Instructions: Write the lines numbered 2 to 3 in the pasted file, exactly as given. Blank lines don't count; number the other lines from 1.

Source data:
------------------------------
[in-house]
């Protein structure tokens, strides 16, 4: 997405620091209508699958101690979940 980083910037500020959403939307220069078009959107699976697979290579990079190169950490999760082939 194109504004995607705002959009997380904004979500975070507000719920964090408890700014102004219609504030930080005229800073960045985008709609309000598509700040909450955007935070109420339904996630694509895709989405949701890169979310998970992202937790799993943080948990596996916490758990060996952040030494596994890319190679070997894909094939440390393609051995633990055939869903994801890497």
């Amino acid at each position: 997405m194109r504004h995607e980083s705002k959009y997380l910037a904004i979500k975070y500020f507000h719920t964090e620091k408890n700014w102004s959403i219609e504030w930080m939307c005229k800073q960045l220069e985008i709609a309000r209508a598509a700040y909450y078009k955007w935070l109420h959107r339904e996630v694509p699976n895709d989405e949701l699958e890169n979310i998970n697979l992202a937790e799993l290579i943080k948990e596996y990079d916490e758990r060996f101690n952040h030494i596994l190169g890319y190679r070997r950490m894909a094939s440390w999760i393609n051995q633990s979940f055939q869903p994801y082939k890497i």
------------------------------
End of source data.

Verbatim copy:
């Protein structure tokens, strides 16, 4: 997405620091209508699958101690979940 980083910037500020959403939307220069078009959107699976697979290579990079190169950490999760082939 194109504004995607705002959009997380904004979500975070507000719920964090408890700014102004219609504030930080005229800073960045985008709609309000598509700040909450955007935070109420339904996630694509895709989405949701890169979310998970992202937790799993943080948990596996916490758990060996952040030494596994890319190679070997894909094939440390393609051995633990055939869903994801890497």
């Amino acid at each position: 997405m194109r504004h995607e980083s705002k959009y997380l910037a904004i979500k975070y500020f507000h719920t964090e620091k408890n700014w102004s959403i219609e504030w930080m939307c005229k800073q960045l220069e985008i709609a309000r209508a598509a700040y909450y078009k955007w935070l109420h959107r339904e996630v694509p699976n895709d989405e949701l699958e890169n979310i998970n697979l992202a937790e799993l290579i943080k948990e596996y990079d916490e758990r060996f101690n952040h030494i596994l190169g890319y190679r070997r950490m894909a094939s440390w999760i393609n051995q633990s979940f055939q869903p994801y082939k890497i």